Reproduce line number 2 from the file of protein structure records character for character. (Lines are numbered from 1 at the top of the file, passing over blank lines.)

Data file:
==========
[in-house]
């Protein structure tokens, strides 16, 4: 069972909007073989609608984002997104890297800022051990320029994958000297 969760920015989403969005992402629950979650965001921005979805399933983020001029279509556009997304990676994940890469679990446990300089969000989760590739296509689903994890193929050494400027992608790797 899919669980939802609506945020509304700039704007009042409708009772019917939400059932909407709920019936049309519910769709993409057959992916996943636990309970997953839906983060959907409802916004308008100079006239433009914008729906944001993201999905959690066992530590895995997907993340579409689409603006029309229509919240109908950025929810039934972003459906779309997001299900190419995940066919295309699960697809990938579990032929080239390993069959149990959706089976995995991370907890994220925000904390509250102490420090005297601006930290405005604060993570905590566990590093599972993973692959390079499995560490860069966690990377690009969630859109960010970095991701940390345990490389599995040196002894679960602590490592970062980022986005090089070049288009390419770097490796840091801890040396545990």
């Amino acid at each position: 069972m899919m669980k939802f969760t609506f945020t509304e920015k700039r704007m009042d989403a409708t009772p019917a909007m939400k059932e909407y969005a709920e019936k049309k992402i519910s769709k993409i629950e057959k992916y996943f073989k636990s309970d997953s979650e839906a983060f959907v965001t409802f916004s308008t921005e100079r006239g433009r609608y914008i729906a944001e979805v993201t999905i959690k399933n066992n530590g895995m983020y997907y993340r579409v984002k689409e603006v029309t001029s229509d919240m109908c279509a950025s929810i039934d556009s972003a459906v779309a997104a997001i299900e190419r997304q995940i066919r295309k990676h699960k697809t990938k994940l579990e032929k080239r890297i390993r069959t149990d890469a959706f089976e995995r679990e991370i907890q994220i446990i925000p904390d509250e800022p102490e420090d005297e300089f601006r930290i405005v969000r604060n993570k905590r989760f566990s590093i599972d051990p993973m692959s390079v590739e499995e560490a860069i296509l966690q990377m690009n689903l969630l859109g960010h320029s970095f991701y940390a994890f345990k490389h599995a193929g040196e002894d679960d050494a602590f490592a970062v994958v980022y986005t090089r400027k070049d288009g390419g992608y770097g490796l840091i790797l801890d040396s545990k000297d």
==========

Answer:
């Protein structure tokens, strides 16, 4: 069972909007073989609608984002997104890297800022051990320029994958000297 969760920015989403969005992402629950979650965001921005979805399933983020001029279509556009997304990676994940890469679990446990300089969000989760590739296509689903994890193929050494400027992608790797 899919669980939802609506945020509304700039704007009042409708009772019917939400059932909407709920019936049309519910769709993409057959992916996943636990309970997953839906983060959907409802916004308008100079006239433009914008729906944001993201999905959690066992530590895995997907993340579409689409603006029309229509919240109908950025929810039934972003459906779309997001299900190419995940066919295309699960697809990938579990032929080239390993069959149990959706089976995995991370907890994220925000904390509250102490420090005297601006930290405005604060993570905590566990590093599972993973692959390079499995560490860069966690990377690009969630859109960010970095991701940390345990490389599995040196002894679960602590490592970062980022986005090089070049288009390419770097490796840091801890040396545990």